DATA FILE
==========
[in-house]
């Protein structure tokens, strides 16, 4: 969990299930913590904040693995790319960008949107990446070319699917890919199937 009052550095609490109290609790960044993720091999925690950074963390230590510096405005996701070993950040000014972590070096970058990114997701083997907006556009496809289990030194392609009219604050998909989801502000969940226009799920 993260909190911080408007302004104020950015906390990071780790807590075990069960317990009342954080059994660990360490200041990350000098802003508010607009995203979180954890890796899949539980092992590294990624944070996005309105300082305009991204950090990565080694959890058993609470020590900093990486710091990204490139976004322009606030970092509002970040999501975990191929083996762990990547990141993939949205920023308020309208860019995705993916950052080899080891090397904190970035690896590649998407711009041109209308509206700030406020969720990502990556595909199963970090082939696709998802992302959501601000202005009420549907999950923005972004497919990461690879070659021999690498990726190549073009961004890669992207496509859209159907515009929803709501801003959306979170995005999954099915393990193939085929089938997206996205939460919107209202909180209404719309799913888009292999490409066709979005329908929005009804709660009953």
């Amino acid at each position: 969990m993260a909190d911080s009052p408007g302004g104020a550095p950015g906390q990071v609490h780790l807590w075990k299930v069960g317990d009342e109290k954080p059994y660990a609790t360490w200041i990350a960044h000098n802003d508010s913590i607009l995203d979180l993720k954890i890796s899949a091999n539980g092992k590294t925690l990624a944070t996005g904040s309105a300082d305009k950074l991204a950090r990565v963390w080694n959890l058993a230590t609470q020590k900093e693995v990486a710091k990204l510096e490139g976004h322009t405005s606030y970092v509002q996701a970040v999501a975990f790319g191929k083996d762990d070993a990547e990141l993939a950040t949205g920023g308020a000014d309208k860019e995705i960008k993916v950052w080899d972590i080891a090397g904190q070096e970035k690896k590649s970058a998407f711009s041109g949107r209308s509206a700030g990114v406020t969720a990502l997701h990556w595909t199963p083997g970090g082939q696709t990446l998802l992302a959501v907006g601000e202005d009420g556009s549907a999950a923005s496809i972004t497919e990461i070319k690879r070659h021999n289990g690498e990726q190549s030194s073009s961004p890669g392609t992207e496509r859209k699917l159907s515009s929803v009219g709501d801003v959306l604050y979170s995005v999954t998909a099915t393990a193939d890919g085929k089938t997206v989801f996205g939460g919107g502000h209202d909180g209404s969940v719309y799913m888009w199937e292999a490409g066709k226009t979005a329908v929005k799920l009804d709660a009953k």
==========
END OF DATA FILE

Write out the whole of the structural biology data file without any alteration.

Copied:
[in-house]
């Protein structure tokens, strides 16, 4: 969990299930913590904040693995790319960008949107990446070319699917890919199937 009052550095609490109290609790960044993720091999925690950074963390230590510096405005996701070993950040000014972590070096970058990114997701083997907006556009496809289990030194392609009219604050998909989801502000969940226009799920 993260909190911080408007302004104020950015906390990071780790807590075990069960317990009342954080059994660990360490200041990350000098802003508010607009995203979180954890890796899949539980092992590294990624944070996005309105300082305009991204950090990565080694959890058993609470020590900093990486710091990204490139976004322009606030970092509002970040999501975990191929083996762990990547990141993939949205920023308020309208860019995705993916950052080899080891090397904190970035690896590649998407711009041109209308509206700030406020969720990502990556595909199963970090082939696709998802992302959501601000202005009420549907999950923005972004497919990461690879070659021999690498990726190549073009961004890669992207496509859209159907515009929803709501801003959306979170995005999954099915393990193939085929089938997206996205939460919107209202909180209404719309799913888009292999490409066709979005329908929005009804709660009953």
């Amino acid at each position: 969990m993260a909190d911080s009052p408007g302004g104020a550095p950015g906390q990071v609490h780790l807590w075990k299930v069960g317990d009342e109290k954080p059994y660990a609790t360490w200041i990350a960044h000098n802003d508010s913590i607009l995203d979180l993720k954890i890796s899949a091999n539980g092992k590294t925690l990624a944070t996005g904040s309105a300082d305009k950074l991204a950090r990565v963390w080694n959890l058993a230590t609470q020590k900093e693995v990486a710091k990204l510096e490139g976004h322009t405005s606030y970092v509002q996701a970040v999501a975990f790319g191929k083996d762990d070993a990547e990141l993939a950040t949205g920023g308020a000014d309208k860019e995705i960008k993916v950052w080899d972590i080891a090397g904190q070096e970035k690896k590649s970058a998407f711009s041109g949107r209308s509206a700030g990114v406020t969720a990502l997701h990556w595909t199963p083997g970090g082939q696709t990446l998802l992302a959501v907006g601000e202005d009420g556009s549907a999950a923005s496809i972004t497919e990461i070319k690879r070659h021999n289990g690498e990726q190549s030194s073009s961004p890669g392609t992207e496509r859209k699917l159907s515009s929803v009219g709501d801003v959306l604050y979170s995005v999954t998909a099915t393990a193939d890919g085929k089938t997206v989801f996205g939460g919107g502000h209202d909180g209404s969940v719309y799913m888009w199937e292999a490409g066709k226009t979005a329908v929005k799920l009804d709660a009953k």